Australia is known for many things. Great red deserts echoing oceans of silence, two-tonne crocks that leap miles over your head, sharks that killed more people last year than Covid did, kangaroos that avow up in your garden every day, the Great Barrier Reef that sadly has little barriers to entry, stunning summertime radiation that can cause skin cancer, spiders the size of your head, snakes nestling in the u-bend of your toilet, and a thousand-year-old history that most people don’t recognise.
Australia is known for many things, including its wide array of natural forces that can kill you.
But there’s so much more to this sunburnt mass hanging out at the bottom of the world map. There’s an opportunity for happiness everywhere you look.
Every evening, I ride my bike, smiling at weary folks pedalling home after work, eyebrows scrunched in the effort, mouths slightly ajar, huffing as they crank up their gears to scale tiny mountains.
On my way back, I slow down to watch the corellas’ sunset show. Hundreds of them call out to each other, flying over my head, their wings racing my wheels. They congregate on the telephone lines trapezing from one to another, hanging upside down, showing off gymnastic limbs. Young and adventurous, they nibble each other’s feathers, challenging friends to see who can balance on one foot for longer.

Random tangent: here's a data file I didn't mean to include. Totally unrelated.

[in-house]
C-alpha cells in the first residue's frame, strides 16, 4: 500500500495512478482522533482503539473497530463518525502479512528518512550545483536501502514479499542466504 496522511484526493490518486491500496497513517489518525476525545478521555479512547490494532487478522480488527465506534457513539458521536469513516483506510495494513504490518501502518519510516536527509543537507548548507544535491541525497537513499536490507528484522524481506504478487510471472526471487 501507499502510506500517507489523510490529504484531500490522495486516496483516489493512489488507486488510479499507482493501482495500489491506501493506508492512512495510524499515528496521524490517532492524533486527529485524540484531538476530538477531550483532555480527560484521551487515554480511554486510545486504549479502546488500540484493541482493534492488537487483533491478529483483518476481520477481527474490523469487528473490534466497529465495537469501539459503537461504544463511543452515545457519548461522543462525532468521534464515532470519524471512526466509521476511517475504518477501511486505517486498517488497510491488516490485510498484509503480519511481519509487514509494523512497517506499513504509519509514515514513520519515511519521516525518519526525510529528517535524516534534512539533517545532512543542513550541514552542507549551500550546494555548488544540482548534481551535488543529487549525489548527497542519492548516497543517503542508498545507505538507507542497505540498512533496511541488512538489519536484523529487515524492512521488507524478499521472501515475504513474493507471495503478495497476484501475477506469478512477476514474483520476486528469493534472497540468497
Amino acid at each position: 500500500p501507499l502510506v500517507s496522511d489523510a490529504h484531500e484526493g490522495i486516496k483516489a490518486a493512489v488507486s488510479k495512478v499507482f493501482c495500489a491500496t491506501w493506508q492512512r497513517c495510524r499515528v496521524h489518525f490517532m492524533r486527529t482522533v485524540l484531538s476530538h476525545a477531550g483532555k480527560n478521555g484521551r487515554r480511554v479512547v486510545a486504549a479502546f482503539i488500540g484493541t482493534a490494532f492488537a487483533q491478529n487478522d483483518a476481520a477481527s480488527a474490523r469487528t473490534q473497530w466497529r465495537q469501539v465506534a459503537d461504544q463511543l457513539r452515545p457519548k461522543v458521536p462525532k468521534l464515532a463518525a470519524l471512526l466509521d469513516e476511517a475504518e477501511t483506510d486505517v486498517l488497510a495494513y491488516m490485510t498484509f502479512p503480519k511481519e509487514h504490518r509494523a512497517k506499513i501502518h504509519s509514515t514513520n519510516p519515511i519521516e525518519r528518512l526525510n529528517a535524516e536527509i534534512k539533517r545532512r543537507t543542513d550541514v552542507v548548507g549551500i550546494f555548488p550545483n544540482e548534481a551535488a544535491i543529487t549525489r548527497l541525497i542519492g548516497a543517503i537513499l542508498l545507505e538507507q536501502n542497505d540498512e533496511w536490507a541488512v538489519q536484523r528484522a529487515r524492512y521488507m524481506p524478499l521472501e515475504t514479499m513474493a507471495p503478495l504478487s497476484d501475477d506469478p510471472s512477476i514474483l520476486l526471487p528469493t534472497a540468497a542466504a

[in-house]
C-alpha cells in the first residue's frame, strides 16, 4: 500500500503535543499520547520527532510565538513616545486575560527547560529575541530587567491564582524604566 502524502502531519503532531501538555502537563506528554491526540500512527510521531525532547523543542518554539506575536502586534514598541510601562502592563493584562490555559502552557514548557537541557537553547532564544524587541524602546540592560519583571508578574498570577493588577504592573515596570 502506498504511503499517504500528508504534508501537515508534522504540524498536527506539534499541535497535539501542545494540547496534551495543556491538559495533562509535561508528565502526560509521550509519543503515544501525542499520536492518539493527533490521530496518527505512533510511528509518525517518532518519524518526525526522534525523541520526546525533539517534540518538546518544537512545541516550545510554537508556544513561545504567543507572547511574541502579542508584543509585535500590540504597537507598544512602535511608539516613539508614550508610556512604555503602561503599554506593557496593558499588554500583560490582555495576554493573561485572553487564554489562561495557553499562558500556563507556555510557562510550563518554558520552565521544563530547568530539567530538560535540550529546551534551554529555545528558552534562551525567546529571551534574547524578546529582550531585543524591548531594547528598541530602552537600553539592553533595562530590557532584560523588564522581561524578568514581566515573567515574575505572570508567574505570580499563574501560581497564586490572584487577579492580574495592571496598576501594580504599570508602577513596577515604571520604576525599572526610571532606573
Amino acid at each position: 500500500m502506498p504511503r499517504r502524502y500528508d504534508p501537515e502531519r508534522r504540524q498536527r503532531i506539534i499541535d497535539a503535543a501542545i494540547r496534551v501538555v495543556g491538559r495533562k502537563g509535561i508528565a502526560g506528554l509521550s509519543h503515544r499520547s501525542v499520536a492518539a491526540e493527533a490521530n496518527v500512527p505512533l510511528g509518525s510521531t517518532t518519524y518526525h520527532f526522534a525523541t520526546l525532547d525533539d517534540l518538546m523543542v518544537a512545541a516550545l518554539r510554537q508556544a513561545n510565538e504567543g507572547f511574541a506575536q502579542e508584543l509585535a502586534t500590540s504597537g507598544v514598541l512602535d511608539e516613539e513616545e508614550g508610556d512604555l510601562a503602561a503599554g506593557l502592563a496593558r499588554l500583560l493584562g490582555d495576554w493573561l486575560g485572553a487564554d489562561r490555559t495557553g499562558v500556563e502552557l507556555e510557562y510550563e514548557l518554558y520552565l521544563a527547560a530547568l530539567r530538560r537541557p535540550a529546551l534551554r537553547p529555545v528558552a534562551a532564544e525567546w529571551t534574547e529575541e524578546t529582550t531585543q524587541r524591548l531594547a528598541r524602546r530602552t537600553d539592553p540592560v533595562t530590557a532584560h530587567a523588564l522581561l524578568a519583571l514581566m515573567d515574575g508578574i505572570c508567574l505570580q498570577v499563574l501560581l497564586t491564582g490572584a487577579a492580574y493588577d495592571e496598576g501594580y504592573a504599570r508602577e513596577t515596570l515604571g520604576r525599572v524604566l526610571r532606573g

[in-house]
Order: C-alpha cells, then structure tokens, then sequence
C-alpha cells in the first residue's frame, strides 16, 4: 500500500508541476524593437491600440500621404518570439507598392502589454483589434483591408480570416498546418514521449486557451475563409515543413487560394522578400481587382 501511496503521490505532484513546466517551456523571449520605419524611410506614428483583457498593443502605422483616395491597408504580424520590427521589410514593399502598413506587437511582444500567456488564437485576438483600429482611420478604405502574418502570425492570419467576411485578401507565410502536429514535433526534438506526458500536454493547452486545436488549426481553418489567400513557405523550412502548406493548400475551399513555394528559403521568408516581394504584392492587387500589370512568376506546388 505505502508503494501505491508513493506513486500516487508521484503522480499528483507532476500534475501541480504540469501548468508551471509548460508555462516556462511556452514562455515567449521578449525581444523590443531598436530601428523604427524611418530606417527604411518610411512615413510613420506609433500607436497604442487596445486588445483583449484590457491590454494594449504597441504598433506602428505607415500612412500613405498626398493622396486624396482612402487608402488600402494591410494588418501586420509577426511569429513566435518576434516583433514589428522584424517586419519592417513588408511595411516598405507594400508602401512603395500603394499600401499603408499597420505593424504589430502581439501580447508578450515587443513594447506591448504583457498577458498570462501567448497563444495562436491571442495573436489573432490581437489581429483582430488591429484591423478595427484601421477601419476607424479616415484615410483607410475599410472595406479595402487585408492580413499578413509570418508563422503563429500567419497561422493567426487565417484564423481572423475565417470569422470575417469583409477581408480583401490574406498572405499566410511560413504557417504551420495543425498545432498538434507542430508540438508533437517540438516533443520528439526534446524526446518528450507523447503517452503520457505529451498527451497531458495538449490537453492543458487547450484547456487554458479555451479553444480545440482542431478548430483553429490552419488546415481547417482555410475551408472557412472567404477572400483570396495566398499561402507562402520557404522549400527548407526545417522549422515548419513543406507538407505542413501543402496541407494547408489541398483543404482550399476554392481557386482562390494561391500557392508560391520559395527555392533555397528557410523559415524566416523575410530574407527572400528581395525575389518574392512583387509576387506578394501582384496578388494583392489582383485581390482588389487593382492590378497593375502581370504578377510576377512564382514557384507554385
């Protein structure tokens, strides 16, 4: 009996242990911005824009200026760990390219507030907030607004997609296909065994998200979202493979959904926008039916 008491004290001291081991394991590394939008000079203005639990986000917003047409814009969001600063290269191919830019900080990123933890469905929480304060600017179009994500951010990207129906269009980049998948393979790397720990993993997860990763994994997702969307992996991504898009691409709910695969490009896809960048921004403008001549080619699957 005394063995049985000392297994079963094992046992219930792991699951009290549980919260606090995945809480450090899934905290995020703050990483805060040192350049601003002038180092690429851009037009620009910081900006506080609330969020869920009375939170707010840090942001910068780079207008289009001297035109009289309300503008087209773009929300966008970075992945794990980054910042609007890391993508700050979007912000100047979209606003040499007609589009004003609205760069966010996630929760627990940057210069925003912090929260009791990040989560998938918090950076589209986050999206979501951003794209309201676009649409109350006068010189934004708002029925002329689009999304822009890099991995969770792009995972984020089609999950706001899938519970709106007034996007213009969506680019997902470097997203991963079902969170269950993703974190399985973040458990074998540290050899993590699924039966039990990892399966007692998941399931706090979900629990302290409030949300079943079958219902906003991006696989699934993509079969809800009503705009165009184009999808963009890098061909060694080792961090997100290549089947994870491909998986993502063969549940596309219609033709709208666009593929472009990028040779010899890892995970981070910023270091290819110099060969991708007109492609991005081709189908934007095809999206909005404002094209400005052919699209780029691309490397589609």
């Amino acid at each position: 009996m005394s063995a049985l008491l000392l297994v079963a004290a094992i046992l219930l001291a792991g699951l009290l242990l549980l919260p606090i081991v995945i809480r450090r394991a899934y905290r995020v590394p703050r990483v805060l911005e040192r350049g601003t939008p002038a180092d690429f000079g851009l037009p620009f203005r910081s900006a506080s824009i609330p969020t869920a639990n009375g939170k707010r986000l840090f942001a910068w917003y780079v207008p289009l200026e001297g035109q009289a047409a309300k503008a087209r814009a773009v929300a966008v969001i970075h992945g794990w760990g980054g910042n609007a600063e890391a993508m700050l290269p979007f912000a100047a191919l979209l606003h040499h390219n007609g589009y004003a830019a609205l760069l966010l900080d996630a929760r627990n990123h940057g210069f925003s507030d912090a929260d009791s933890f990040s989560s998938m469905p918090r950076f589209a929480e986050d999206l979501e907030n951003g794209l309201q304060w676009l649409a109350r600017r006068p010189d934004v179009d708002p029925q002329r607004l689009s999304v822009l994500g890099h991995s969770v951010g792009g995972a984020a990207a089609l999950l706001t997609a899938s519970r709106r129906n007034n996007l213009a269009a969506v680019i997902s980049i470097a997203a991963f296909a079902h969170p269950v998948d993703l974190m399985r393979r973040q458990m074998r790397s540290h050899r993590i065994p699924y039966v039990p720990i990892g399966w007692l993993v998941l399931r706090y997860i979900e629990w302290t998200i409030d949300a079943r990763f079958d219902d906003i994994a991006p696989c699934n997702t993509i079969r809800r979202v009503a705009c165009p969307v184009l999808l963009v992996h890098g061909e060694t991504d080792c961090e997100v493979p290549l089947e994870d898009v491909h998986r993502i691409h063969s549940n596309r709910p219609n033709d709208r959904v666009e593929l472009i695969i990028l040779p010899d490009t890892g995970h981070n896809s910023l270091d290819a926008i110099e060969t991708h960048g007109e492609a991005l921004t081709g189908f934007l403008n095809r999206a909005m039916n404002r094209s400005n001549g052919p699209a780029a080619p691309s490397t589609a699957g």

Amidst their inharmonic cacophony, I see silent cockatoos perched atop tall trees, looking down at the antics of their less-worshipped cousins, prancing about as if they own the land. Until—one majestic golden-crowned cockatoo decides that she’s had enough.
She hoists herself from her eucalyptus, kicking at a weak branch as she did so, setting off a series of events.
As snapped tree bits rain on me, I swirl to avoid twigs in my wheels while at the same time, the screeching me intensifies with cockatoos and corellas now battling for attention, their cries punctured by mild protests from sophisticated galahs on their way home. They tut-tut at the noisy birds like an angry mother chiding teenagers who refuse to go to bed, as they pass by without stopping for fear of being pulled into the catfight.
And at that moment, when I ride past these socially non-distant, highly-lovable creatures, an immense joy floods through me, only to be enhanced by the luscious breeze that shoots through my post-gym sweat-soaked t-shirt. Long-standing grand-trees with their grey hair tips and browning hair buns wave at me, bringing a song to my lips and joy to my soul. The sun goes down, and I look forward to it all the next day.